-Test shots

Full FrameAPS-C    tested with 5D Mark II
Color Errors

Crop from lower image border
(in landscape orientation)

Color errors in focused parts of the image (upscaled)

 

Best case: no color fringes

Crop from left image border
(in landscape orientation)

Beauty of blurred image parts Bokeh and Axial CA

Here's a weak spot of the EF 50mm f/1.8 II: look at the aperture shape (switch to higher f-stops to see it) and you'll see a shape that's far from circular. This will make out-of-focus parts of the image less even which most people find less beautiful. The EF 50mm f/1.4 USM has a much nicer aperture shape which is no wonder because Canon use 8 aperture blades (instead of 5) for this lens.

Color errors do occur in out-of-focus areas of the image and they are quite noticeable. To loose them you'll have to use f-stops higher than f/4. The EF 50mm f/1.4 USM shows even worse color fringes.

-Test shots

Full FrameAPS-C    tested with 5D Mark II
Beauty of blurred image parts

The way blurred parts of the image look depends on several things such as focal length, aperture setting, aperture shape, distance to the background, distance between foreground and background as well as the texture and dynamic range of the background. With so many things to consider it's very difficult to compare different lenses. Moreover the beauty of blurred image parts is also a matter of personal taste.

In general blurred image parts should be as uniformly blurred as possible and ideally not show any artifacts. Out of the above mentioned criteria only the shape of the aperture cannot be influenced by the photographer and thus this test will show you the shape you are dealing with (left test image). To minimize artifacts there should be no bright line around the edge of the aperture shape. To get uniform blur the aperture should be as circular as possible (which depends on the number of aperture blades used and their individual shape). Furthermore there should be no color fringes in out-of-focus areas of the image (middle and right test shots).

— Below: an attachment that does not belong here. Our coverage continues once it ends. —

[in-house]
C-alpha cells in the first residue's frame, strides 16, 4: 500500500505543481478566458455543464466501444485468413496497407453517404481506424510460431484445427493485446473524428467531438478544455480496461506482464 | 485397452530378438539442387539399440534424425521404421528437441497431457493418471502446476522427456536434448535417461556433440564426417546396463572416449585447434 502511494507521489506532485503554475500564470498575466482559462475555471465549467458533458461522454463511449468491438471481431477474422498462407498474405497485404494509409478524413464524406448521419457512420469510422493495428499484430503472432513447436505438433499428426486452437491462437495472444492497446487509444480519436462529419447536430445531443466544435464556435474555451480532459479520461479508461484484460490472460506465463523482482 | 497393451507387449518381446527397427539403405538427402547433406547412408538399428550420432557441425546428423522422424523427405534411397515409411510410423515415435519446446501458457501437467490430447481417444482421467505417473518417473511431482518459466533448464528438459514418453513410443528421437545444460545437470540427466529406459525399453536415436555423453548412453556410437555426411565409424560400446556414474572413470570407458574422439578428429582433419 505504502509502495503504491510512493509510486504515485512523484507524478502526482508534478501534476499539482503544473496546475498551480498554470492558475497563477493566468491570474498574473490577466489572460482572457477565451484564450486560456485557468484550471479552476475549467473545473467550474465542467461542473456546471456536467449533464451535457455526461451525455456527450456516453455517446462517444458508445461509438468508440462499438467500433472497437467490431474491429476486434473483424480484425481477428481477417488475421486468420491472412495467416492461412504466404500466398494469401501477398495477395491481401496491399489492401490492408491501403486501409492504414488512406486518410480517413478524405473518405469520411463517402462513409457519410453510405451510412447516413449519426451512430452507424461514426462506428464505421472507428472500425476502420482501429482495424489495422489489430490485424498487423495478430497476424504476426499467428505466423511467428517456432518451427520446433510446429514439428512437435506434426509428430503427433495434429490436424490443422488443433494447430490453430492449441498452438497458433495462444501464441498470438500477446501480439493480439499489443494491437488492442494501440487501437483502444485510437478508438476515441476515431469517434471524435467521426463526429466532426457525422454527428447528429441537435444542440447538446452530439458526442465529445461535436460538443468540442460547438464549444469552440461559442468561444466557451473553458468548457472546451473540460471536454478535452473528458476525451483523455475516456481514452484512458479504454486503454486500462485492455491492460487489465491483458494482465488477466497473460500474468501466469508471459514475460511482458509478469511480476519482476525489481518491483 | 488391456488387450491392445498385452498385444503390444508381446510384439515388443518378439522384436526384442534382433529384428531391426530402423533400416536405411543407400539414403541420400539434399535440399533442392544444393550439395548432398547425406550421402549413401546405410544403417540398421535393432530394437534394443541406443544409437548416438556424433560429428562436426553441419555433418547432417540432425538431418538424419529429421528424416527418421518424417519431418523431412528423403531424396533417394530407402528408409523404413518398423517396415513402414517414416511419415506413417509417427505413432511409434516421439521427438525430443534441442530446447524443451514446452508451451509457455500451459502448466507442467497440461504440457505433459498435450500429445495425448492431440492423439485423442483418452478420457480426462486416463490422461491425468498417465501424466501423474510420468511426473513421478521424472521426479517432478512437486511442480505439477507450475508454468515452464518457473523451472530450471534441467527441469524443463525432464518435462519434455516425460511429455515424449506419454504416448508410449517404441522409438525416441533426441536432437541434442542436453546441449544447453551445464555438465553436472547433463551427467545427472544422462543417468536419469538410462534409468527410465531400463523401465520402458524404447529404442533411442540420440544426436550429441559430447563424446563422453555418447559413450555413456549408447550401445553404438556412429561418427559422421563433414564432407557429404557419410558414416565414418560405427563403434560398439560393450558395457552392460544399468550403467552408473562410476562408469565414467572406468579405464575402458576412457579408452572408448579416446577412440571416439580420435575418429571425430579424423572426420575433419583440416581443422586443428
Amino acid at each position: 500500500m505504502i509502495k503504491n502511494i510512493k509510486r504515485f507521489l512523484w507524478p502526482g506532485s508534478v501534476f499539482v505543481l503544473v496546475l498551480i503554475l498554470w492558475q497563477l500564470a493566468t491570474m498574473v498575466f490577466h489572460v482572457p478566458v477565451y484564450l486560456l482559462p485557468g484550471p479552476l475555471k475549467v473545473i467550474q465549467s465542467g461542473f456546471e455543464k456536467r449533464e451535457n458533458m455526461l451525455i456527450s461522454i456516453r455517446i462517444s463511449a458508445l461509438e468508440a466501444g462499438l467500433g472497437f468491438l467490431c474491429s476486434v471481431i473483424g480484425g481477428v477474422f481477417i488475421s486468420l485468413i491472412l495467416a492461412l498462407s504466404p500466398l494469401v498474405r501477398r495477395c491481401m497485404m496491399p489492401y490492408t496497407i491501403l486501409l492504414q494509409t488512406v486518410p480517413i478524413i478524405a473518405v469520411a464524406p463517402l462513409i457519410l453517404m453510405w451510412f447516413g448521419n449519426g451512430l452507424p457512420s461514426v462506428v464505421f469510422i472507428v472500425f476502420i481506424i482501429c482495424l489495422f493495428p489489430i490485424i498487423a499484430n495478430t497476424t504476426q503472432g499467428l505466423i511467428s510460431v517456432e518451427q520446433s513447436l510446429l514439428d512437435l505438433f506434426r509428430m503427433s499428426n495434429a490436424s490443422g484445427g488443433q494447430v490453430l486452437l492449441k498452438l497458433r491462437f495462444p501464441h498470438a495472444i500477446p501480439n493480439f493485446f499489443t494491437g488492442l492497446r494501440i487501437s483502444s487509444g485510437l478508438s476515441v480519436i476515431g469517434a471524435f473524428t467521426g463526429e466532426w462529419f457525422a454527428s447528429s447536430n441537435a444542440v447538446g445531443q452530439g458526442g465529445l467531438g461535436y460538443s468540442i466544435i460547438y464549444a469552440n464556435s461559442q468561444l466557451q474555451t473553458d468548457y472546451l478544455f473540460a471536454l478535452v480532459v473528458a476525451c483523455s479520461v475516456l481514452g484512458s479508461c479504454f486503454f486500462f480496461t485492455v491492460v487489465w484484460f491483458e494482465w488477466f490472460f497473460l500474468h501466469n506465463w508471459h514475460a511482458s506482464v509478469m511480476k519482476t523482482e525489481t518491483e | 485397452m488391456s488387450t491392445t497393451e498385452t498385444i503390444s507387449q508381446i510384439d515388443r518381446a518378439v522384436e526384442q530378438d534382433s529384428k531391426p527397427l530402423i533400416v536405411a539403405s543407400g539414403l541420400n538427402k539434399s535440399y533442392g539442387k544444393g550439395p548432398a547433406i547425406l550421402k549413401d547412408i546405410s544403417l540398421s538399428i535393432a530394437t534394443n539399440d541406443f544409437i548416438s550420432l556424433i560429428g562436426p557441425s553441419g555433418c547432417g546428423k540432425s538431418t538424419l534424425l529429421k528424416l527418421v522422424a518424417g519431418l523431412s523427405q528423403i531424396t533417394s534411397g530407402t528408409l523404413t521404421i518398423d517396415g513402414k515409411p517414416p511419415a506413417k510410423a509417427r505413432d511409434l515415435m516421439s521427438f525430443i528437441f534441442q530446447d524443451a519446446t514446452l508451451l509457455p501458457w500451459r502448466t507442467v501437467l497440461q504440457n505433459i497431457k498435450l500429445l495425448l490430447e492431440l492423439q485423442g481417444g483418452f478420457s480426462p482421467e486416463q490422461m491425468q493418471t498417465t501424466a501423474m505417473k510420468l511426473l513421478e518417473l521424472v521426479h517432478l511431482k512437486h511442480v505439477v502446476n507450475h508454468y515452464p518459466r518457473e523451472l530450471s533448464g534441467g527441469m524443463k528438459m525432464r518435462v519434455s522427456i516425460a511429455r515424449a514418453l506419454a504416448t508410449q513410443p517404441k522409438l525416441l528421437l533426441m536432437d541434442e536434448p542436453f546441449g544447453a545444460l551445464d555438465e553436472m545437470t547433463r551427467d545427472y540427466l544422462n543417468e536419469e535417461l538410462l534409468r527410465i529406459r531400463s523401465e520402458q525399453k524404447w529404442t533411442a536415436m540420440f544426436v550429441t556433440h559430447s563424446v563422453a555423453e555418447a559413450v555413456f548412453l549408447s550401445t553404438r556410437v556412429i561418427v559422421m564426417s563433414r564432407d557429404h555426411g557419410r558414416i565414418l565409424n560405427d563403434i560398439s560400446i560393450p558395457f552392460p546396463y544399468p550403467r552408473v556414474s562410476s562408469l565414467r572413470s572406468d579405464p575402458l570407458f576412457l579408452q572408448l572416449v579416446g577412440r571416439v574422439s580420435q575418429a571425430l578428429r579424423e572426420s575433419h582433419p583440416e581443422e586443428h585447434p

Aperture Shape

Number of aperture blades:  5
Type: straight
Best case: circular and evenly bright

Color errors in out-of-focus areas of the image (upscaled)

before focal plane

behind focal plane

Crops from the center of the image
Best case: no color fringes in out-of-focus areas

Curvature of the focal plane Field Curvature

Fortunately the EF 50mm f/1.8 II does not show any curvature of the focal plane.

-Test shots

Full FrameAPS-C    tested with 5D Mark II
Curvature of the focal plane

Crop from the corner of the image
focused at the image corner

 

Best case:
no difference

Crop from the corner of the image
focused at the image center

Corner Shadow Vignetting

The EF 50mm f/1.8 II shows a lot of corner shadow. At low f-stops this is to be expected but even at higher f-stops it doesn't completely fade - at least on full frame cameras. If you use the lens with an APS-C camera the corner shadow is moderate for low f-stops and gone for f/2.8 and higher. The EF 50mm f/1.4 USM has a better performance (compare same apertures!) irrespective of the sensor type used. Bear in mind that corner shadow can be removed with software fairly easy and that there is a creative use for corner shadow as well.

-Test shots

Full FrameAPS-C    tested with 5D Mark II
Corner Shadow

Crops (100%)

Corner

Center

Best case: no difference in brightness

Test shot (downsized)

Corner

Center

Best case: perfectly even brightness

Result-Chart

Best case: no color gradient

EV

0

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-2

-3

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-5

PAGE 1

Handling

PAGE 2

Image Quality

PAGE 3

Conclusion